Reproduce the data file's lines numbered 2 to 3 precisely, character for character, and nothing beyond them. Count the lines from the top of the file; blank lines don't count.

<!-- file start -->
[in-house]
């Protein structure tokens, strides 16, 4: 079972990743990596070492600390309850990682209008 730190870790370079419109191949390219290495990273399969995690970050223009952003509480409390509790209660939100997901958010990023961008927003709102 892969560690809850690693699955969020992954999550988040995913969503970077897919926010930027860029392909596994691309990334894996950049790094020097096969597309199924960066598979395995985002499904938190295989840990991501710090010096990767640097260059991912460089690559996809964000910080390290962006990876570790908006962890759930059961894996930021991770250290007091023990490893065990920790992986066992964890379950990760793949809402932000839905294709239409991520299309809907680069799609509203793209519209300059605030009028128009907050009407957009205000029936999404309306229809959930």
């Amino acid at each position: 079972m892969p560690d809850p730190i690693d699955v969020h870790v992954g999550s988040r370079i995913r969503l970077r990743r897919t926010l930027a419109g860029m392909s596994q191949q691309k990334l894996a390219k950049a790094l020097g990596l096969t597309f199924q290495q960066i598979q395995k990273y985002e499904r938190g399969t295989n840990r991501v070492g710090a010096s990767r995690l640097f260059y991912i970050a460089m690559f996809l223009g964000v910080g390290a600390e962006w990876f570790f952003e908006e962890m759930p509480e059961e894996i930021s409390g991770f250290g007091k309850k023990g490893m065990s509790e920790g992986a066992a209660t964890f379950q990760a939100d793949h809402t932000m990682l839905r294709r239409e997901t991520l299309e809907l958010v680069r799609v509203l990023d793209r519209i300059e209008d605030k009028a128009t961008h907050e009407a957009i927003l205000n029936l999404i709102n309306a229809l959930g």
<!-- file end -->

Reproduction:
């Protein structure tokens, strides 16, 4: 079972990743990596070492600390309850990682209008 730190870790370079419109191949390219290495990273399969995690970050223009952003509480409390509790209660939100997901958010990023961008927003709102 892969560690809850690693699955969020992954999550988040995913969503970077897919926010930027860029392909596994691309990334894996950049790094020097096969597309199924960066598979395995985002499904938190295989840990991501710090010096990767640097260059991912460089690559996809964000910080390290962006990876570790908006962890759930059961894996930021991770250290007091023990490893065990920790992986066992964890379950990760793949809402932000839905294709239409991520299309809907680069799609509203793209519209300059605030009028128009907050009407957009205000029936999404309306229809959930």
């Amino acid at each position: 079972m892969p560690d809850p730190i690693d699955v969020h870790v992954g999550s988040r370079i995913r969503l970077r990743r897919t926010l930027a419109g860029m392909s596994q191949q691309k990334l894996a390219k950049a790094l020097g990596l096969t597309f199924q290495q960066i598979q395995k990273y985002e499904r938190g399969t295989n840990r991501v070492g710090a010096s990767r995690l640097f260059y991912i970050a460089m690559f996809l223009g964000v910080g390290a600390e962006w990876f570790f952003e908006e962890m759930p509480e059961e894996i930021s409390g991770f250290g007091k309850k023990g490893m065990s509790e920790g992986a066992a209660t964890f379950q990760a939100d793949h809402t932000m990682l839905r294709r239409e997901t991520l299309e809907l958010v680069r799609v509203l990023d793209r519209i300059e209008d605030k009028a128009t961008h907050e009407a957009i927003l205000n029936l999404i709102n309306a229809l959930g």